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Isaiah’s Little Apocalypse and Progressive Revelation

October 11, 2010

In my study through Isaiah with S. Lewis Johnson, the book can be outlined (so far) as follows:

Isaiah 7-12 — The Book Of Immanuel
Isaiah 14-23 — Judgments against the Nations
Isaiah 24-27 — Isaiah’s “Mini-Apocalypse”
Isaiah 28-33 — The Book of Woe

SLJ dealt with each of these sections in its own sub-series within the overall Isaiah series.  I have previously blogged about the Book of Immanuel.  Now to a brief summary of the “Little Apocalypse” section (here in part 1 and part 2).

The mini-apocalypse is one of several parallel prophecies concerning the Second Coming of our Lord, and the progressive revelation of scripture is important at this point.  Revelation given in earlier books is less detailed, but later Old Testament revelation expands on earlier revelation, just as New Testament revelation expands further — and even some New Testament revelation expands with more details not found in earlier NT texts.  The book of Revelation, the final book of the New Testament, completes the progress of revelation.

Isaiah 24:5-6 make reference to an everlasting covenant that has been broken.  The next sentence relates, “a curse devours the earth.”  Which everlasting covenant has been broken?  The description suggests that the Noahic covenant is in view here, a covenant that provided basic law and order, human government.  Though God has been incredibly patient with mankind throughout history, the time will come when God finally says “enough!”  All government is after all under God, appointed by Him, and the final breakdown of government will result in God’s destruction of this world.

Verse 10 describes (in KJV) the “city of confusion”  (ESV translates it “wasted city”).  Though Isaiah’s text does not specify the city, and it could be taken in a general sense, S. Lewis Johnson saw this — in the light of later biblical revelation — as a reference to Babylon, the city of man always opposed to God.  Babylon does play that special role, the first city that rebelled against God (Genesis 11), which will be rebuilt and destroyed in the future, as described in Revelation 18.

Verses 14 and 15 describe the people, the remnant of Israel, as including those who live in the land as well as some in the east (verse 15) and some in the west. S. Lewis Johnson, reading from the KJV, noted that the phrase “glorify God in the fires” has the Hebrew word for “lights,” the word Urim — as also used in the phrase “Urim and Thummim” of the priest’s attire.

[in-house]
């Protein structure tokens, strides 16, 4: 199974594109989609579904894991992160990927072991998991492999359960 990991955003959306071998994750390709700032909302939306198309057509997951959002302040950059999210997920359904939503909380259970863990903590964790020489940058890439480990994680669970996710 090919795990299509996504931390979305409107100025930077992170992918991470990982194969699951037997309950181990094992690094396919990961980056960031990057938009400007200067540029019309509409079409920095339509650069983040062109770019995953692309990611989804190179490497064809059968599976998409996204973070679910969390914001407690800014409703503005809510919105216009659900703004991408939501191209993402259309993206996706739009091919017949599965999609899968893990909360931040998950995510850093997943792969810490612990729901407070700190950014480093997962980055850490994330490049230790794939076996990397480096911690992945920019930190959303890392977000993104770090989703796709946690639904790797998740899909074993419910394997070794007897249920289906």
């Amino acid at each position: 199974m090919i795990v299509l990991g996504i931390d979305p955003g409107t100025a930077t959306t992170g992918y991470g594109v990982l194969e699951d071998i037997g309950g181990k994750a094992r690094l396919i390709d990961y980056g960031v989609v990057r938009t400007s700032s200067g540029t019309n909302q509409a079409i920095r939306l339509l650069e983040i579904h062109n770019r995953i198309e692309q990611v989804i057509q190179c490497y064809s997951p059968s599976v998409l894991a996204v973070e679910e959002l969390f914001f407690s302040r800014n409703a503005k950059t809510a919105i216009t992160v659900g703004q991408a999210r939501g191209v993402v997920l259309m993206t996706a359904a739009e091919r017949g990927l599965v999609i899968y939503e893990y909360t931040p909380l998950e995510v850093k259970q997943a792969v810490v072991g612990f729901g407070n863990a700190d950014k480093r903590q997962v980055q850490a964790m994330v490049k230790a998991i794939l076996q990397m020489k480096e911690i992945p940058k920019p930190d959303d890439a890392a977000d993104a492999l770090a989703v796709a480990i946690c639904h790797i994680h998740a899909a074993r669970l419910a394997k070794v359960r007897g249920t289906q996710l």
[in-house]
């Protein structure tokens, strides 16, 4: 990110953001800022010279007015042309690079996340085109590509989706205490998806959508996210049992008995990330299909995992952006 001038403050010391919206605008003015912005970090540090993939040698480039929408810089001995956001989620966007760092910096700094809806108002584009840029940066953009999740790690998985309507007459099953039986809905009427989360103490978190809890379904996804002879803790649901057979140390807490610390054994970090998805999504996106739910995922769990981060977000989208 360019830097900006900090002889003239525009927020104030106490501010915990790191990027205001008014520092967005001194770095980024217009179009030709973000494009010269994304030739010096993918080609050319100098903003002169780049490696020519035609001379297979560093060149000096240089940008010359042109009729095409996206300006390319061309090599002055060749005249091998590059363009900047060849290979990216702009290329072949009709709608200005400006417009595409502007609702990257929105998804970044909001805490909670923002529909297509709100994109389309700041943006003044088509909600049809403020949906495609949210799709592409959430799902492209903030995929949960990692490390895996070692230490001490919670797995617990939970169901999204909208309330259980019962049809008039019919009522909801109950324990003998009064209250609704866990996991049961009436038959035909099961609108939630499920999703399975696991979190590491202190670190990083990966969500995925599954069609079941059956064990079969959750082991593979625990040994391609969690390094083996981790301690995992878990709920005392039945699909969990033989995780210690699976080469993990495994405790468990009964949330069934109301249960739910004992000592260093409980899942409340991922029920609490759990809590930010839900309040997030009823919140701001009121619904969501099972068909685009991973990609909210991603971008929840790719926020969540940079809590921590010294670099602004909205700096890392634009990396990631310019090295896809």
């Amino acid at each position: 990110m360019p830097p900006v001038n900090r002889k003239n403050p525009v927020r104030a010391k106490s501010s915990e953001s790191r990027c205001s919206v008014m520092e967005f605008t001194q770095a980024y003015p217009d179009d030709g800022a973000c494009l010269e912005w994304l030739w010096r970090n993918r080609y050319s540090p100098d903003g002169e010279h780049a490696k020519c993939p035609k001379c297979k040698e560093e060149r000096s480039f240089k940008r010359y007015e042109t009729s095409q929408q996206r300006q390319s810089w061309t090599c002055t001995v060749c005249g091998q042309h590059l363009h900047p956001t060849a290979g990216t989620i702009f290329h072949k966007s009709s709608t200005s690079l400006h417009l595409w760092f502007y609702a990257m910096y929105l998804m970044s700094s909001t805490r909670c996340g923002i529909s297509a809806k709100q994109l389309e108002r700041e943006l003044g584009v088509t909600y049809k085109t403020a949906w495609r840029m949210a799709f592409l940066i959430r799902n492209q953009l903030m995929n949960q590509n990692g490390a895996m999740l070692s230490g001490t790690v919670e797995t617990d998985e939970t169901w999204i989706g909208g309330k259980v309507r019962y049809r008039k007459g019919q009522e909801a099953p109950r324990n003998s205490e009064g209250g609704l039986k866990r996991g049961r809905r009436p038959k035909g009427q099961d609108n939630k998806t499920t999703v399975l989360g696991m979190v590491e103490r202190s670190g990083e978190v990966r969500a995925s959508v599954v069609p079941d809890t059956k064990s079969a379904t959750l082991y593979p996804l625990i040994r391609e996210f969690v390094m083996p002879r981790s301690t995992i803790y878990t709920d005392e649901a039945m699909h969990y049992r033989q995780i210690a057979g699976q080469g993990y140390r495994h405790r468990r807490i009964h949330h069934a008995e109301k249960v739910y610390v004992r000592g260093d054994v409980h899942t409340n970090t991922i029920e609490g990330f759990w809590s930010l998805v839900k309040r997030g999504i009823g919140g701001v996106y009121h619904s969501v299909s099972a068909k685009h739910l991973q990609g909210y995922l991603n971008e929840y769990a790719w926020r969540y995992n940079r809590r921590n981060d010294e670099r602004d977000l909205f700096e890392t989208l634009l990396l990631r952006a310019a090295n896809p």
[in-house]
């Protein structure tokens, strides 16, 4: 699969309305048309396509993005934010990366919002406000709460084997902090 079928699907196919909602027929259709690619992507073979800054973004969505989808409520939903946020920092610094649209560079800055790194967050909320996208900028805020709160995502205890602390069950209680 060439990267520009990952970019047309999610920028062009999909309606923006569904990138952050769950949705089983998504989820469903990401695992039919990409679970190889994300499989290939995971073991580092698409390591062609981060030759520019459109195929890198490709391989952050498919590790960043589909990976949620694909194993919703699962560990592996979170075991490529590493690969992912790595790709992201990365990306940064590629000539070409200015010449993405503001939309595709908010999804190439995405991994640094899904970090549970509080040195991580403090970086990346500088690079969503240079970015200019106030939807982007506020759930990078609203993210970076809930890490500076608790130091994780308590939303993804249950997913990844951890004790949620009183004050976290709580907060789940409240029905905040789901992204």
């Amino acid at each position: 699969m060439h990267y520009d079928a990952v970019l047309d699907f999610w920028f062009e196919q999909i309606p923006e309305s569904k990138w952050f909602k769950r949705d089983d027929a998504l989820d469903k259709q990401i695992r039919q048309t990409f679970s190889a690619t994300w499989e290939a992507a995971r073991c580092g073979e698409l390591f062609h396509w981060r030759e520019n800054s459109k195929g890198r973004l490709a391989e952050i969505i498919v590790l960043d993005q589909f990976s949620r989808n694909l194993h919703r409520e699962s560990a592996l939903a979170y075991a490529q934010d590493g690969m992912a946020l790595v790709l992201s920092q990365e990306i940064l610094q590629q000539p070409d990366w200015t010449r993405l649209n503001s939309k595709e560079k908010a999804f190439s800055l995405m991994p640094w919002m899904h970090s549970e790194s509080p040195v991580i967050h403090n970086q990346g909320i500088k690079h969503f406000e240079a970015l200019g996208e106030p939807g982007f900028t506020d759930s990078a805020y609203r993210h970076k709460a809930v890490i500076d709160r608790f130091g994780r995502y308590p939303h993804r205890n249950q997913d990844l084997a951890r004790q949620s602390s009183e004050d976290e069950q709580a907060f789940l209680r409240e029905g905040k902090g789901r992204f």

Isaiah 24:21 indicates that this judgment will be against both this world and the demons:  On that day the Lord will punish the host of heaven, in heaven, and the kings of the earth, on the earth.  Then verse 22 is a parallel to other, later, biblical texts:  in this case, another description of Satan and his angels being bound in the abyss (Revelation 20:1-3).  The phrase that begins with “after many days” refers to the thousand years and Satan’s subsequent release and final punishment, the lake of fire.

Isaiah 25-27 is a series of songs in response to the judgment of chapter 24.  Isaiah 26:3 is a familiar, oft-quoted verse — and I think of the scripture-song from George and Kathy Abbas here:   “Thou wilt keep him in perfect peace whose mind is stayed on thee, because he trusteth in thee.”  The context, though, is a praise from Israel rejoicing in Christ at the Second Advent.  Consider further the verse’s meaning:  “whose mind” — the mind is kept by God’s word, and emphasizes the importance of staying in and seeking God in His word, the scriptures.

Isaiah 26:20 is another parallel reference to the Great Tribulation, and especially to Revelation 12, where the woman (Israel) flees to safety.  From the Revelation text, which agrees with Daniel’s prophecy as well concerning the time period, we also know that “a little while” is the 3 1/2 years  (ref. Revelation 12:14).

Isaiah 27:1 contains a symbolic reference to Assyria, Babylon and Egypt, the enemies of Israel who are referred to as Leviathan.   Isaiah 27:9 has a New Testament reference, in Romans 11:26, the time Paul speaks of when God will “turn away ungodliness from Jacob.”

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